Palestinians Go Back to School in Atmosphere of Relative Calm

Relative calm prevailed in the West Bank and Gaza Strip on Wednesday, as close to 200,000 Palestinian children went back to school.

As students returned to classes at some 1,100 elementary schools in the territories, parents and teachers prayed that their studies would not be interrupted by the authorities, who had shut down schools in the past when they became centers of intifada activism.

That is not likely to happen again, if Palestinians obey an order issued by the Unified Command of the uprising, which said that studies should not be mixed with political protest.

The first day of the school year coincided with the 1,000th day of the Palestinian uprising, which has subsided considerably in recent weeks. Security experts attributed the relative calm to the fact that all eyes are now directed to the crisis in the Persian Gulf.

The marked drop in casualties during the past weeks has been largely due to strict restraining orders issued to Israel Defense Force troops by Defense Minister Moshe Arens. Soldiers also were ordered to keep away from the vicinity of schools during study hours to reduce the possibility of clashes.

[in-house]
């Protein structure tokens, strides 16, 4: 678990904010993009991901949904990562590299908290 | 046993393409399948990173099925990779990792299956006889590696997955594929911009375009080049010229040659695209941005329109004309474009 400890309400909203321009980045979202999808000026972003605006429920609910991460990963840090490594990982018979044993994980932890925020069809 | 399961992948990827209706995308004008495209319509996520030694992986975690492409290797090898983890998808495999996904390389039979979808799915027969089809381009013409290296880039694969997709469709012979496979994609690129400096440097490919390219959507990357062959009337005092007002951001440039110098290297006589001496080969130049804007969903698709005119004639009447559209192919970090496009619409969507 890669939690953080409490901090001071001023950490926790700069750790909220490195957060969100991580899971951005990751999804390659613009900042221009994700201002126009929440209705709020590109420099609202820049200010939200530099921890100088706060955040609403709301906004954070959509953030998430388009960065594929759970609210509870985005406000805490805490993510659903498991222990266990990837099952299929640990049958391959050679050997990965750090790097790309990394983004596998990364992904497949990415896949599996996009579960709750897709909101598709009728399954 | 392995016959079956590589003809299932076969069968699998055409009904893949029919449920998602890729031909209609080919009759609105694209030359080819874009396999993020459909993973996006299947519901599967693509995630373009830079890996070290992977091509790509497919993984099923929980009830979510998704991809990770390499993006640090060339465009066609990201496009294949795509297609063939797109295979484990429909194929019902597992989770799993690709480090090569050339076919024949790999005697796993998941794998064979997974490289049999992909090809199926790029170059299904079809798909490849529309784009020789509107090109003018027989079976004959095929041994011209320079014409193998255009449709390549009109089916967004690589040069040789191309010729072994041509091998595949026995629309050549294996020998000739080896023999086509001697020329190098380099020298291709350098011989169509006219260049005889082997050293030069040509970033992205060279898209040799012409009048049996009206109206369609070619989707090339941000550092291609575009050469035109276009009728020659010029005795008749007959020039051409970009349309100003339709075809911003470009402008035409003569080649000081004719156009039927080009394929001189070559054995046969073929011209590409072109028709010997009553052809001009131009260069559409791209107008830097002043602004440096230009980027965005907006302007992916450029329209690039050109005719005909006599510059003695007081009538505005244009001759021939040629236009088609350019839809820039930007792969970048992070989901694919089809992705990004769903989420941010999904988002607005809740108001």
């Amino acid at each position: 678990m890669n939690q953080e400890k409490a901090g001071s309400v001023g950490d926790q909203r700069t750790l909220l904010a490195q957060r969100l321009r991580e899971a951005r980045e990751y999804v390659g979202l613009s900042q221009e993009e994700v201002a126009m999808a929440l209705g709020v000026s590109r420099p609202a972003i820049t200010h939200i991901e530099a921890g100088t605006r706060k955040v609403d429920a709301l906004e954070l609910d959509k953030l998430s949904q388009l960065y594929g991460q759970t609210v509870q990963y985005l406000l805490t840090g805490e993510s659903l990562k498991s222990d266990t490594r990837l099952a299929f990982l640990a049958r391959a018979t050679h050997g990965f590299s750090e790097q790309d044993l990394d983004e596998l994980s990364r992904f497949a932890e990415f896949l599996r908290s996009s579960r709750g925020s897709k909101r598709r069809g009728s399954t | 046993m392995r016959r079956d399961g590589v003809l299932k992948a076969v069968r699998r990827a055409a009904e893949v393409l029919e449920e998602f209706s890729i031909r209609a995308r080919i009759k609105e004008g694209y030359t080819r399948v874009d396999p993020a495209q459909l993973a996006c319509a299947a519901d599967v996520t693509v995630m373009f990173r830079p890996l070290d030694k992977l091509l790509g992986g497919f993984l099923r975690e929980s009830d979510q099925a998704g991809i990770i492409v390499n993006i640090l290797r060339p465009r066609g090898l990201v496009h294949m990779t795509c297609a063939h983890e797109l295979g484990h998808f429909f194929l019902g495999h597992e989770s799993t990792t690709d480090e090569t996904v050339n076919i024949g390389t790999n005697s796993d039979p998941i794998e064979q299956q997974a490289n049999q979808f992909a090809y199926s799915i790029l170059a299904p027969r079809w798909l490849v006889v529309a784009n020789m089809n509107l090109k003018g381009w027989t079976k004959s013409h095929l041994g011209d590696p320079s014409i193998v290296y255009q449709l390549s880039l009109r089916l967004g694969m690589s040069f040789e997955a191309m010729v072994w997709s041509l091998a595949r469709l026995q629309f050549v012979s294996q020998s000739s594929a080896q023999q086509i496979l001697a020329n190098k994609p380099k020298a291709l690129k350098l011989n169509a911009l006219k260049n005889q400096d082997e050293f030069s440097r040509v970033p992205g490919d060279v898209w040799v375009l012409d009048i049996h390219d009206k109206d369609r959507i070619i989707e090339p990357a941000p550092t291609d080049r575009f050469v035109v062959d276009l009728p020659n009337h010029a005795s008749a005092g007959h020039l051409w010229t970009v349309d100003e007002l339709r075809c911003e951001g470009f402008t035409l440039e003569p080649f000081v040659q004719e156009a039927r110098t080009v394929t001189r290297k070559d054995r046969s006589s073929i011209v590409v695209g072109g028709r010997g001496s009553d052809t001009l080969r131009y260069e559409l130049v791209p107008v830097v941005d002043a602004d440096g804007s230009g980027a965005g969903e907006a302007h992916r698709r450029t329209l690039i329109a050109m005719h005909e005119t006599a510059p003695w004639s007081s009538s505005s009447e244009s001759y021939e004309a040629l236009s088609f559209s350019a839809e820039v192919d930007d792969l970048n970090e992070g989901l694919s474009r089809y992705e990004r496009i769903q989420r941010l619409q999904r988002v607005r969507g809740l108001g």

The tranquillity was broken, however, when, despite that order. Brig. Shaike Erez, head of the Civil Administration in the West Bank, visited an elementary school in the West Bank town of El-Bireh. Stones were thrown at the schoolyard, a reminder of the potentially explosive situation.

The reopening of the schools will be gradual and will depend on individual situations. If the atmosphere remains calm, the Civil Administration plans to reopen junior high schools next week and high schools the following week.

A gradual reopening of schools also is taking place in the Gaza Strip.

All the colleges and universities in the West Bank and Gaza Strip were closed in October 1987, two months before the intifada erupted. In February, 16 colleges were reopened, but the larger universities remained closed.

Next month, the University of Bethlehem will be reopened. But the more politically trouble-some universities, Bir Zeit in Ramallah and A-Najah in Nablus, will remain closed for the time being.

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